Life Insurance Or Funeral Insurance

Edited by admin on Nov 07, 2018
Both life insurance and funeral insurance provide a lump-sum benefit in the event of death or terminal illness but both products still offer different benefits that will impact your decision of what option to go for.

Continue reading this guide for an idea of what each covers and what is right for you. Alternatively, you can get a quote for both from an expert.

Aside from the above-mentioned similarities, funeral insurance is very different to life insurance. The basic purpose of funeral insurance is pre-payment for your funeral expenses. Aside from the funeral expenses, there is no lump sum benefit which can be used for other purposes.

Life insurance can cover you for death, accidents and illnesses, depending on the type of life insurance policy you take out. The key difference between life insurance from funeral insurance is that you get a lump sum benefit that you can use for other purposes other than the funeral.

The question remains in your mind just like many other Australians who question the importance of having life insurance cover. Whether you get funeral or life insurance cover, here are some of the benefits you can get from it.

There are other benefits you can get from having insurance for you. Just remember that before you sign your name on the dotted line, read the fine print carefully so that there will be no unpleasant surprises or false expectations when you make a claim because of some misunderstanding.

Many super funds arrange life and disability cover to the members of the account. The insurance is organised by the trustee of the fund on behalf of the fund members and in the event of a claim the lump sum is paid to the trustee. The trustee will then determine how the benefit is paid to insureds estate. Many Australians sign up for the default level of cover provided by super funds as it is seen as a low cost option (due to policies being bought in bulk by the fund). While there are benefits to life cover through super, it is important to assess the level of cover you are entitled to receive and determine whether more comprehensive cover through a standalone policy may be necessary.

Over the past few years, the government has been reinforcing the message that people need to track down their lost superannuation from previous jobs and roll it all into one account to make it work harder for them. While most people are now aware of the need to do this, many still don’t realise that there may also be small amounts of life insurance money out there that they may be entitled to as well. It is estimated that there is at least $1 billion in benefits from lost or forgotten life insurance policies waiting to be claimed and that the average unclaimed benefit is around $2,000 per person. So it’s certainly worth looking for and in Australia, you can do so through the Financial Ombudsman Service. They offer a free life insurance policy search service, where if you are an authorised person (e.g. an immediate relative or spouse of someone you suspect to have a missing life insurance policy), they will request all life insurance companies that are members of the Financial Ombudsman Service to search their records on your behalf. Source: finder.com.au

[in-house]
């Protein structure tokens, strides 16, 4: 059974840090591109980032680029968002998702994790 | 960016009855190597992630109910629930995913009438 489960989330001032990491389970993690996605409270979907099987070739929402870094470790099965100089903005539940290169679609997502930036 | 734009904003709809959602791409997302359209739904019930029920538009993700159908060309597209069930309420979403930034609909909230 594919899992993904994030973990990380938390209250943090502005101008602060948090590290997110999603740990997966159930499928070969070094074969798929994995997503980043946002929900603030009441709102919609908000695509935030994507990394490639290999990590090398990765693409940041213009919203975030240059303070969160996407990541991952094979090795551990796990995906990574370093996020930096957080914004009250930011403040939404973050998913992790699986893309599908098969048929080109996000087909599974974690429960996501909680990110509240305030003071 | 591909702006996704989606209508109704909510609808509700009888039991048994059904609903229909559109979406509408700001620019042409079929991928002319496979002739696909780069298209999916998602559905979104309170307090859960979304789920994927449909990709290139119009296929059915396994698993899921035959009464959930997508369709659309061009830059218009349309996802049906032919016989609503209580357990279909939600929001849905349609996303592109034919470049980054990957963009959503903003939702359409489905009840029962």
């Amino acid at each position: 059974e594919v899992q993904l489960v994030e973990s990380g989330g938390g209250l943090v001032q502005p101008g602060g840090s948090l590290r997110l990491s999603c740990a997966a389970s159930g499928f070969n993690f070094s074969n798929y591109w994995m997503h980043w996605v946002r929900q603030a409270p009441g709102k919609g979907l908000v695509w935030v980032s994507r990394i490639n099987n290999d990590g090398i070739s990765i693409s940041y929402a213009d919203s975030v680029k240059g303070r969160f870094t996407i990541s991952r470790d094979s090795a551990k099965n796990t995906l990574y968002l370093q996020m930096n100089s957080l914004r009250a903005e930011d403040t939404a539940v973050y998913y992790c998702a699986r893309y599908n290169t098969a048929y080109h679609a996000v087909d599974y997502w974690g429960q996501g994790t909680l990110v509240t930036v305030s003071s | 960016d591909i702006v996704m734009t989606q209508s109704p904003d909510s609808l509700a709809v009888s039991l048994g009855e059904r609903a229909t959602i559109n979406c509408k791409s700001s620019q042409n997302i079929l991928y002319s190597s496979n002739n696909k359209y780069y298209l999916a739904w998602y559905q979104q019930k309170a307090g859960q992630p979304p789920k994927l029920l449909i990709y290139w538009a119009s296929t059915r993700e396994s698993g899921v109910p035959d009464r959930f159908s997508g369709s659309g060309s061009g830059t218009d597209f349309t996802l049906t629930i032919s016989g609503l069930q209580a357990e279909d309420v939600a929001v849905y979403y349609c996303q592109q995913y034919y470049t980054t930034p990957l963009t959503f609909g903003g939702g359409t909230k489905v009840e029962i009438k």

It is a sad fact that Australia is currently facing a massive underinsurance problem with research commissioned by IFSA in 2009 indicating that over 95% of Australian families with dependents were underinsured¹. Many people are quick to insure either their car or home but finding adequate cover to protect the greatest asset of all is often neglected. The first step to take when assessing if you should take out coverage is to consider what the most important assets are in life and consider the financial stress that would be caused if you were suddenly no longer able to work or were no longer around to provide a steady flow of income to your family. Whether it be the birth of your first child or the purchase of your first home with your spouse, the moment that others become financially dependent on you is the moment you should consider taking out life cover. Source: finder.com.au